berlin wall

This unusually chipper piece of concrete once stood in the center of Berlin. Molded in a hurry in August 1961, the Berlin Wall is probably the single most enduring symbol of Communism in history–which is a reason why pieces of the Wall like this one have found their way into museums all over the world. But unlike other famous walls in history (Hadrian’s, the Theodosian Walls of Constantinople, the Great Wall of China) the Berlin Wall’s place in history is dependent not so much on its construction, but its dramatic destruction on November 9, 1989.

After Berlin was divided during the Allied occupation of Germany following the Second World War, many thousands of Germans who found themselves, after 1949, living in the Deutsche Democratik Republik–East Germany–sought to find a way to get to East Berlin. The simple reason was that it was much easier to defect to the West from there than it was from elsewhere in Germany. Distressed that most of the defectors were well-educated young men and fearing “brain drain,” the Communist authorities, and Nikita Khrushchev in particular, ordered that the Berlin border be closed and the Wall erected, sparking a major crisis with U.S. President John F. Kennedy. The Wall worked. The flood of defections slowed to a trickle, but people still tried to get across–and at least 100 died trying between 1961 and 1989. Then, after Gorbachev came to power in the USSR and began to liberalize the Communist world, the Eastern Bloc authorities started to lose their grip. The Soviets wouldn’t back them. Suddenly thousands of East Germans started going on “vacations” to the West, especially, in late summer 1989, to Hungary, where borders were first opened up. In mid-October, as a result of protests over border restrictions, the old guard DDR government fell. The new government of Egon Krenz promised to open the border checkpoints. On November 9, when this announcement was made, Germans stormed the wall with sledgehammers and guards did nothing to stop them. It was all over.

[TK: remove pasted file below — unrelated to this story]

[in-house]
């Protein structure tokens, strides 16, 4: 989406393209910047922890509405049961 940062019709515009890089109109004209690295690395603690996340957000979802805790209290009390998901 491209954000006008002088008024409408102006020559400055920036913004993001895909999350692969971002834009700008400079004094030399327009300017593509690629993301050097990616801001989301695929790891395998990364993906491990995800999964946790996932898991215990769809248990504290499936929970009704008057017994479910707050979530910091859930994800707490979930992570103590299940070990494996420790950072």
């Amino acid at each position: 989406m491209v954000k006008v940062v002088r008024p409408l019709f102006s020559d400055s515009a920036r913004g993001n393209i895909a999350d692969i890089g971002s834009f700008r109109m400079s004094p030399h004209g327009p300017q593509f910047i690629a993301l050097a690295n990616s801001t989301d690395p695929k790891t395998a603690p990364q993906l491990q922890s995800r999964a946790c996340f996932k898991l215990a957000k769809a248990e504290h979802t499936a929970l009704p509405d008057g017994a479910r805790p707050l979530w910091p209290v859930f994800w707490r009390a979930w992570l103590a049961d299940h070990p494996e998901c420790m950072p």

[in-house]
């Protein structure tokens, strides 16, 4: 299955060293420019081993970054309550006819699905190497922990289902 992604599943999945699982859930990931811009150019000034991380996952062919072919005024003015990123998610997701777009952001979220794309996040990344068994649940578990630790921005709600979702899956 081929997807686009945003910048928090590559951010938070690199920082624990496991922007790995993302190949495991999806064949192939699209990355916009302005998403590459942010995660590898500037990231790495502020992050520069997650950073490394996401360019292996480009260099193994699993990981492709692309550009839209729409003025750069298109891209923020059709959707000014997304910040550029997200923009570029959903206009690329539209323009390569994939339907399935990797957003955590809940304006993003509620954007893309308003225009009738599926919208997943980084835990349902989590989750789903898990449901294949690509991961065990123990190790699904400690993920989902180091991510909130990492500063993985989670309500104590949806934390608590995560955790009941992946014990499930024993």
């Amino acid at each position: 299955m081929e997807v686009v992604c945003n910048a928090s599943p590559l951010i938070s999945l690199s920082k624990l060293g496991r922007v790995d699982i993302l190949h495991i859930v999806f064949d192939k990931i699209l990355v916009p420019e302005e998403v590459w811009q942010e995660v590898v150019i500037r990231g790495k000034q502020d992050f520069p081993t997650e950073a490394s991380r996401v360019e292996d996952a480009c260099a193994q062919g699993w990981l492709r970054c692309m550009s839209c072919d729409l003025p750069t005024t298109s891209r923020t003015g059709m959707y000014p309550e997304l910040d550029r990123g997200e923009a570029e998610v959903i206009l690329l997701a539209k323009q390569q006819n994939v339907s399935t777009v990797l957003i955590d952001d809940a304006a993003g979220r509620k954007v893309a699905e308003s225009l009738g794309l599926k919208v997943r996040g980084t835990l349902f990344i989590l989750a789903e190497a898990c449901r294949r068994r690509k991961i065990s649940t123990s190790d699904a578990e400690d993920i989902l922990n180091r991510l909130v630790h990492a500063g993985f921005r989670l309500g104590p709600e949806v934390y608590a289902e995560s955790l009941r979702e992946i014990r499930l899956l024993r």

I remember watching these events on TV at my home in Oregon. I was 17 and this was one of the most amazing things I’d ever seen in my life. It still is. Watching happy Germans smash this concrete monstrosity with pickaxes and sledgehammers, while singing songs and toasting with beer and champagne, is a memory that will stay in my head until the day I die.

This section of the Wall stands outside the Imperial War Museum in London. It’s evidently a popular place for visitors to take “selfies.”

The photo of the Berlin Wall section is owned by the Imperial War Museum © IWM (EPH 467). It is used here under the terms of the IWM’s Non-Commercial License. The link to the item on their website is here.